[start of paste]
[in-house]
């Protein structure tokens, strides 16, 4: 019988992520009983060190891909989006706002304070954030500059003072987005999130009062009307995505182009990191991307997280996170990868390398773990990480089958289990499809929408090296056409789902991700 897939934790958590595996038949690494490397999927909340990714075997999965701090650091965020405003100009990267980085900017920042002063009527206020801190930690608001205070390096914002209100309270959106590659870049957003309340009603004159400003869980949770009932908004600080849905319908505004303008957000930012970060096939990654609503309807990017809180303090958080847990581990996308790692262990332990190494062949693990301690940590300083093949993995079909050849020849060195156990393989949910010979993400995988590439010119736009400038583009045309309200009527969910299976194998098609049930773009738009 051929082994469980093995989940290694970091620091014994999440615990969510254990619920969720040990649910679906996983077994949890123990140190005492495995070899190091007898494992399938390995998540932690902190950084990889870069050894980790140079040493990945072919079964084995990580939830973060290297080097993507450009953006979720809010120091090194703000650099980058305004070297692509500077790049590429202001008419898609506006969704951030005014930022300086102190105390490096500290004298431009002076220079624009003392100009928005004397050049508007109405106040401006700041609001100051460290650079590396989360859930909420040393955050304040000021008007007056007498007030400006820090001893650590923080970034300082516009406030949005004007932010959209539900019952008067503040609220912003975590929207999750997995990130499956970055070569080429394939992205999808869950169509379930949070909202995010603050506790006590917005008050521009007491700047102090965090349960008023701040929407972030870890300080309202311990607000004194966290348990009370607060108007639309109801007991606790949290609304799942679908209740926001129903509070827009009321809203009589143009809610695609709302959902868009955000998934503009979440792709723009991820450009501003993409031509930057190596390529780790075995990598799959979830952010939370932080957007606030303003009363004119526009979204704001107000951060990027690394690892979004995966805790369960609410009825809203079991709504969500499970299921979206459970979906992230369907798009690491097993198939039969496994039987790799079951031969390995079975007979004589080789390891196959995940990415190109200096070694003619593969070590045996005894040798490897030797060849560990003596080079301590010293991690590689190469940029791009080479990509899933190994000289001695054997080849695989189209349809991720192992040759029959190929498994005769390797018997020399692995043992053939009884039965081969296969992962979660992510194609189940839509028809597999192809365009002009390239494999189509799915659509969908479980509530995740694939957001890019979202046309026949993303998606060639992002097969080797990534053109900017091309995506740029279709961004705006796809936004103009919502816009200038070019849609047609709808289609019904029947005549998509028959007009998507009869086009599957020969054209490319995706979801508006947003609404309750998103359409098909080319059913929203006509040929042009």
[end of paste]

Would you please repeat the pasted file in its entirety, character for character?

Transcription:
[in-house]
């Protein structure tokens, strides 16, 4: 019988992520009983060190891909989006706002304070954030500059003072987005999130009062009307995505182009990191991307997280996170990868390398773990990480089958289990499809929408090296056409789902991700 897939934790958590595996038949690494490397999927909340990714075997999965701090650091965020405003100009990267980085900017920042002063009527206020801190930690608001205070390096914002209100309270959106590659870049957003309340009603004159400003869980949770009932908004600080849905319908505004303008957000930012970060096939990654609503309807990017809180303090958080847990581990996308790692262990332990190494062949693990301690940590300083093949993995079909050849020849060195156990393989949910010979993400995988590439010119736009400038583009045309309200009527969910299976194998098609049930773009738009 051929082994469980093995989940290694970091620091014994999440615990969510254990619920969720040990649910679906996983077994949890123990140190005492495995070899190091007898494992399938390995998540932690902190950084990889870069050894980790140079040493990945072919079964084995990580939830973060290297080097993507450009953006979720809010120091090194703000650099980058305004070297692509500077790049590429202001008419898609506006969704951030005014930022300086102190105390490096500290004298431009002076220079624009003392100009928005004397050049508007109405106040401006700041609001100051460290650079590396989360859930909420040393955050304040000021008007007056007498007030400006820090001893650590923080970034300082516009406030949005004007932010959209539900019952008067503040609220912003975590929207999750997995990130499956970055070569080429394939992205999808869950169509379930949070909202995010603050506790006590917005008050521009007491700047102090965090349960008023701040929407972030870890300080309202311990607000004194966290348990009370607060108007639309109801007991606790949290609304799942679908209740926001129903509070827009009321809203009589143009809610695609709302959902868009955000998934503009979440792709723009991820450009501003993409031509930057190596390529780790075995990598799959979830952010939370932080957007606030303003009363004119526009979204704001107000951060990027690394690892979004995966805790369960609410009825809203079991709504969500499970299921979206459970979906992230369907798009690491097993198939039969496994039987790799079951031969390995079975007979004589080789390891196959995940990415190109200096070694003619593969070590045996005894040798490897030797060849560990003596080079301590010293991690590689190469940029791009080479990509899933190994000289001695054997080849695989189209349809991720192992040759029959190929498994005769390797018997020399692995043992053939009884039965081969296969992962979660992510194609189940839509028809597999192809365009002009390239494999189509799915659509969908479980509530995740694939957001890019979202046309026949993303998606060639992002097969080797990534053109900017091309995506740029279709961004705006796809936004103009919502816009200038070019849609047609709808289609019904029947005549998509028959007009998507009869086009599957020969054209490319995706979801508006947003609404309750998103359409098909080319059913929203006509040929042009």